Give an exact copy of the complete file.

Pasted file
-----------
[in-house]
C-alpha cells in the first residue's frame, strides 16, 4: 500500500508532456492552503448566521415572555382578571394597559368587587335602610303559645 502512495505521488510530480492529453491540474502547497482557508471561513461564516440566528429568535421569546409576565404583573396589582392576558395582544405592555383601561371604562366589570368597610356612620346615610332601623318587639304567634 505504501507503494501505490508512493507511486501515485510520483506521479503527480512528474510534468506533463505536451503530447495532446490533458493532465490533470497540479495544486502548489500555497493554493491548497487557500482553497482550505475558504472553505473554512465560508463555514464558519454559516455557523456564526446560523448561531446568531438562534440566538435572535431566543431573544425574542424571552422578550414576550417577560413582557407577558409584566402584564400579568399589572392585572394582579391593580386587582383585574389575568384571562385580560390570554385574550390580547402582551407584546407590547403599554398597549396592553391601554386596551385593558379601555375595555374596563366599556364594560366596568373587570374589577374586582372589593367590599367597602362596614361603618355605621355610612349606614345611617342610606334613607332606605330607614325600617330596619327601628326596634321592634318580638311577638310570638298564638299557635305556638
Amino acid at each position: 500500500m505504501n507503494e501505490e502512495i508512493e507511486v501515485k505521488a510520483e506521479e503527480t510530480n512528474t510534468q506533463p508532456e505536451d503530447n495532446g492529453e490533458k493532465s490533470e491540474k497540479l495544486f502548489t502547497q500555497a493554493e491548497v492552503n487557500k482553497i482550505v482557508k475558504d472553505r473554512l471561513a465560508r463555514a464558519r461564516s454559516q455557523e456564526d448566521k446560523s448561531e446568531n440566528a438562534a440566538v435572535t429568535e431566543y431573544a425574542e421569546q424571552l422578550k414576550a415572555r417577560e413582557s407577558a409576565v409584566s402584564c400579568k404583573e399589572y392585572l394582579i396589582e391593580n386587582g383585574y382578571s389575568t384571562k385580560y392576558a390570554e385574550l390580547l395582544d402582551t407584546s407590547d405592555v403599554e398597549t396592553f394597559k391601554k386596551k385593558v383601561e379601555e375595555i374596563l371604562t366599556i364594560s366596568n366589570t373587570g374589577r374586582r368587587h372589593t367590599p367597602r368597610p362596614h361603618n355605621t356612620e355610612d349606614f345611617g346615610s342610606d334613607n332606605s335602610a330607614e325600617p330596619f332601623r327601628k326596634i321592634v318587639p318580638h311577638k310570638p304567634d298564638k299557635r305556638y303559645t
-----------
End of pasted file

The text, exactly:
[in-house]
C-alpha cells in the first residue's frame, strides 16, 4: 500500500508532456492552503448566521415572555382578571394597559368587587335602610303559645 502512495505521488510530480492529453491540474502547497482557508471561513461564516440566528429568535421569546409576565404583573396589582392576558395582544405592555383601561371604562366589570368597610356612620346615610332601623318587639304567634 505504501507503494501505490508512493507511486501515485510520483506521479503527480512528474510534468506533463505536451503530447495532446490533458493532465490533470497540479495544486502548489500555497493554493491548497487557500482553497482550505475558504472553505473554512465560508463555514464558519454559516455557523456564526446560523448561531446568531438562534440566538435572535431566543431573544425574542424571552422578550414576550417577560413582557407577558409584566402584564400579568399589572392585572394582579391593580386587582383585574389575568384571562385580560390570554385574550390580547402582551407584546407590547403599554398597549396592553391601554386596551385593558379601555375595555374596563366599556364594560366596568373587570374589577374586582372589593367590599367597602362596614361603618355605621355610612349606614345611617342610606334613607332606605330607614325600617330596619327601628326596634321592634318580638311577638310570638298564638299557635305556638
Amino acid at each position: 500500500m505504501n507503494e501505490e502512495i508512493e507511486v501515485k505521488a510520483e506521479e503527480t510530480n512528474t510534468q506533463p508532456e505536451d503530447n495532446g492529453e490533458k493532465s490533470e491540474k497540479l495544486f502548489t502547497q500555497a493554493e491548497v492552503n487557500k482553497i482550505v482557508k475558504d472553505r473554512l471561513a465560508r463555514a464558519r461564516s454559516q455557523e456564526d448566521k446560523s448561531e446568531n440566528a438562534a440566538v435572535t429568535e431566543y431573544a425574542e421569546q424571552l422578550k414576550a415572555r417577560e413582557s407577558a409576565v409584566s402584564c400579568k404583573e399589572y392585572l394582579i396589582e391593580n386587582g383585574y382578571s389575568t384571562k385580560y392576558a390570554e385574550l390580547l395582544d402582551t407584546s407590547d405592555v403599554e398597549t396592553f394597559k391601554k386596551k385593558v383601561e379601555e375595555i374596563l371604562t366599556i364594560s366596568n366589570t373587570g374589577r374586582r368587587h372589593t367590599p367597602r368597610p362596614h361603618n355605621t356612620e355610612d349606614f345611617g346615610s342610606d334613607n332606605s335602610a330607614e325600617p330596619f332601623r327601628k326596634i321592634v318587639p318580638h311577638k310570638p304567634d298564638k299557635r305556638y303559645t